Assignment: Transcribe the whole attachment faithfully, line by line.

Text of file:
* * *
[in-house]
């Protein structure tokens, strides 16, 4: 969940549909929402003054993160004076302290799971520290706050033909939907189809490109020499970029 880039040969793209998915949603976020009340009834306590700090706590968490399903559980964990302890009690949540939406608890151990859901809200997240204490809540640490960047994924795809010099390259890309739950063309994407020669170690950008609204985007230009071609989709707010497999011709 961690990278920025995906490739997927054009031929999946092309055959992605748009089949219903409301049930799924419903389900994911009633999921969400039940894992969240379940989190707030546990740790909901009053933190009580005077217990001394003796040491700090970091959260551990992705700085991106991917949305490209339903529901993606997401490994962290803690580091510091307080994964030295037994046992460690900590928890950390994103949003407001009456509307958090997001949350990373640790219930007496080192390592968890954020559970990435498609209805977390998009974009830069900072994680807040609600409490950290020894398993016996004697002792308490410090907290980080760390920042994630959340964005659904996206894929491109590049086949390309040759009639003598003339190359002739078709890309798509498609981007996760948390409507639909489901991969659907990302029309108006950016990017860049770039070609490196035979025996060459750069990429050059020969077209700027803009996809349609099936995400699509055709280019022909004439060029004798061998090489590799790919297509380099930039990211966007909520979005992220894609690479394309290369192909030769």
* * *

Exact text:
[in-house]
């Protein structure tokens, strides 16, 4: 969940549909929402003054993160004076302290799971520290706050033909939907189809490109020499970029 880039040969793209998915949603976020009340009834306590700090706590968490399903559980964990302890009690949540939406608890151990859901809200997240204490809540640490960047994924795809010099390259890309739950063309994407020669170690950008609204985007230009071609989709707010497999011709 961690990278920025995906490739997927054009031929999946092309055959992605748009089949219903409301049930799924419903389900994911009633999921969400039940894992969240379940989190707030546990740790909901009053933190009580005077217990001394003796040491700090970091959260551990992705700085991106991917949305490209339903529901993606997401490994962290803690580091510091307080994964030295037994046992460690900590928890950390994103949003407001009456509307958090997001949350990373640790219930007496080192390592968890954020559970990435498609209805977390998009974009830069900072994680807040609600409490950290020894398993016996004697002792308490410090907290980080760390920042994630959340964005659904996206894929491109590049086949390309040759009639003598003339190359002739078709890309798509498609981007996760948390409507639909489901991969659907990302029309108006950016990017860049770039070609490196035979025996060459750069990429050059020969077209700027803009996809349609099936995400699509055709280019022909004439060029004798061998090489590799790919297509380099930039990211966007909520979005992220894609690479394309290369192909030769």